Sunday, 13 July 2008

Unlikely style icons - Michael Stipe

I've never been able to make my mind up about Michael Stipe. There can be no denying that he does get around a bit though, mixing in a number of circles and experimenting with a number of different mediums. This is not a discussion about his music, his films or anything other than a brief exploration of his style. I'm keen to get you involved, help me he a style icon? He certainly has always been distinctively dressed, at times he gets it very right and at others...well less so. The man himself said in a recent interview with HE magazine that "I don't think I'm particularly stylish. I do have access to and am aware of people who are doing really cool stuff." It certainly helps having access to an amazing array of designers but Stipe's eye for detailing proves to me that he is a stylish chap.

As shown on Kempt, here is Stipe wearing a handmade chalk-striped three-piece suit from Freemans Sporting Club, a checked shirt by Thom Browne, a plain black tie from Druthers Appointments, and a scholarly pair of specs.

Unfortunately, aside from the above, there aren't that many easy to find images to support my musings so I've had to take matters into my own hands and steal them from HE, I love the mix of colour and classic tailoring - something I will be trying very soon. Below he is wearing Jacket and Jeans by Junya Watanabe, V neck and shirt by Acne Considered Classics - Apologies for the blurry is the best I could get.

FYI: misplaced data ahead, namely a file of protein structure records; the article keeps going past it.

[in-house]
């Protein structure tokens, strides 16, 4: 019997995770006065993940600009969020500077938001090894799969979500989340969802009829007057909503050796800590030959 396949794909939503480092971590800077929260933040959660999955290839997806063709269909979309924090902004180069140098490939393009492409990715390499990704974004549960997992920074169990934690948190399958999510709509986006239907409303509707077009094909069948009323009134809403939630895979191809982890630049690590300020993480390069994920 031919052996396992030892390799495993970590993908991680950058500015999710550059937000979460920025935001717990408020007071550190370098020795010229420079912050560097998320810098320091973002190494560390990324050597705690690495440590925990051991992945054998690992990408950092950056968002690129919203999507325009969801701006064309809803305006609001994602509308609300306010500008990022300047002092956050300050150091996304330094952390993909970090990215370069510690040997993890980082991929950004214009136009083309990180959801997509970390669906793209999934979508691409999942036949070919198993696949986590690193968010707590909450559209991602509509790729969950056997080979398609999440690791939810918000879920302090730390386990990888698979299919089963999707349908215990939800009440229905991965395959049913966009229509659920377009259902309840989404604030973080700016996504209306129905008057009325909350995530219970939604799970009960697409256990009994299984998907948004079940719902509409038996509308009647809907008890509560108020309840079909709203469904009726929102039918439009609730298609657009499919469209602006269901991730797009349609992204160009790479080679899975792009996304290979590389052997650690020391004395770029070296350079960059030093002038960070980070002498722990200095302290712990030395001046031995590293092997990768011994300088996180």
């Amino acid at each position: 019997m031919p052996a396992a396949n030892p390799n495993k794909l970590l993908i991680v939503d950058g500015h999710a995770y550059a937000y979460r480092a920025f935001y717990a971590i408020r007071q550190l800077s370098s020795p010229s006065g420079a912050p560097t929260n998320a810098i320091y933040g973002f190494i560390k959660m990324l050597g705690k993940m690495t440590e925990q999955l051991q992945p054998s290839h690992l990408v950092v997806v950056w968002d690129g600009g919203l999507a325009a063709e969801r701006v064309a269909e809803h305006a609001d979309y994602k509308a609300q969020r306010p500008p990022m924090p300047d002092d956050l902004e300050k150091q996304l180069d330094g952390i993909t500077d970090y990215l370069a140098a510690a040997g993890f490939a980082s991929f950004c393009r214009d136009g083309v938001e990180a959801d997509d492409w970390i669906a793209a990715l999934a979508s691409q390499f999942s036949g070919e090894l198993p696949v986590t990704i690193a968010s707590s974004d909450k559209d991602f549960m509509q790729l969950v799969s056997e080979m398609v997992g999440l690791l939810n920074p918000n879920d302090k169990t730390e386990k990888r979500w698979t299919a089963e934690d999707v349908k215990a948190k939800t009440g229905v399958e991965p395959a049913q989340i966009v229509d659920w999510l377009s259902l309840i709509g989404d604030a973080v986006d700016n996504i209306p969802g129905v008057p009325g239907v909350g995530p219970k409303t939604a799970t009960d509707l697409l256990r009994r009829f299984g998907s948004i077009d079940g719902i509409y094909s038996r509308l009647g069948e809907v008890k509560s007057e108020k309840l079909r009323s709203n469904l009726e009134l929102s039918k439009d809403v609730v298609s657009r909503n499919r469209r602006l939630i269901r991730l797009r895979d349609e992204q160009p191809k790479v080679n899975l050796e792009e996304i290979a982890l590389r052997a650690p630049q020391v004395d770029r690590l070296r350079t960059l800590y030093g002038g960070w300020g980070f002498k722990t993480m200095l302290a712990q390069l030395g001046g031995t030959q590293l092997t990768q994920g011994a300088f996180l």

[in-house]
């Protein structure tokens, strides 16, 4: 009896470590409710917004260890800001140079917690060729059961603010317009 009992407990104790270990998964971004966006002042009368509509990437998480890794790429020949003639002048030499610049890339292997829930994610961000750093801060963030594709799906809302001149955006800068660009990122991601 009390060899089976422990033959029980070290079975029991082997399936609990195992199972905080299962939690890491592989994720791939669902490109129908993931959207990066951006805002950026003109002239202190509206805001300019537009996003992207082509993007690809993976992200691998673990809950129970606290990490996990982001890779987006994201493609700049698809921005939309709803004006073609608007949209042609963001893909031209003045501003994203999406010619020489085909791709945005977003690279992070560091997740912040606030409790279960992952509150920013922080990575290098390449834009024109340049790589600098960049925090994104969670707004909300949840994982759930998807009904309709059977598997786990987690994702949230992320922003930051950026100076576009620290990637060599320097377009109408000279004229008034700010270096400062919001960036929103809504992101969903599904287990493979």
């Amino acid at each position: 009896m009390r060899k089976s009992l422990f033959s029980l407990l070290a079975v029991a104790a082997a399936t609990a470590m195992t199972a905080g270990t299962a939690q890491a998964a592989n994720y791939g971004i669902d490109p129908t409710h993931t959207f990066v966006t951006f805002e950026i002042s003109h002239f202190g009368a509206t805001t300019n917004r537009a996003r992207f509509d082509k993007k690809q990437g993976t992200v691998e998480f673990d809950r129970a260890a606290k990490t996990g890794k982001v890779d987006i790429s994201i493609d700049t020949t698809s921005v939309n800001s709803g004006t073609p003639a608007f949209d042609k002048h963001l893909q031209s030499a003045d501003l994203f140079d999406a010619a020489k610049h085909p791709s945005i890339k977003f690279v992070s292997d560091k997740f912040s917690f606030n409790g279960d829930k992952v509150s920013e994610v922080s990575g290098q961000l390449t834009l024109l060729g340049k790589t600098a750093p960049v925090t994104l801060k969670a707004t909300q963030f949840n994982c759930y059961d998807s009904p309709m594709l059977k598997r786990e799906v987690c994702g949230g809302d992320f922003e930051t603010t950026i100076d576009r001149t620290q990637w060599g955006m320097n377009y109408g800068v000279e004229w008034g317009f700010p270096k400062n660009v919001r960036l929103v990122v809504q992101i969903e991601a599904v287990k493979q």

I will leave you with a quote from Stipe where his honesty about clothes is refreshing. "For me dressing is all about confidence. I have body issues like everyone does. If something I wear makes me feel taller, stronger, more handsome, more confident, more able to complete my sentences when I walk out of the house in the morning, then it's done a great job for me that day." I think most of us would agree with that.


Anonymous said...

The idea of style icon seemingly is something fed to us by popular culture and media but I seemingly find an affinity for those celebrities/individuals who really have a different take on things. But it is certainly not on the mainstream sense of the style icon issue.

Anonymous said...

When he modeled for ... what was it ... Marc Jacobs I can remember looking at the ads and thinking why of all people was he chosen to be an ad selling fashion.

I have never once thought of the REM frontman and thought, "fashion" in any sense of the word.


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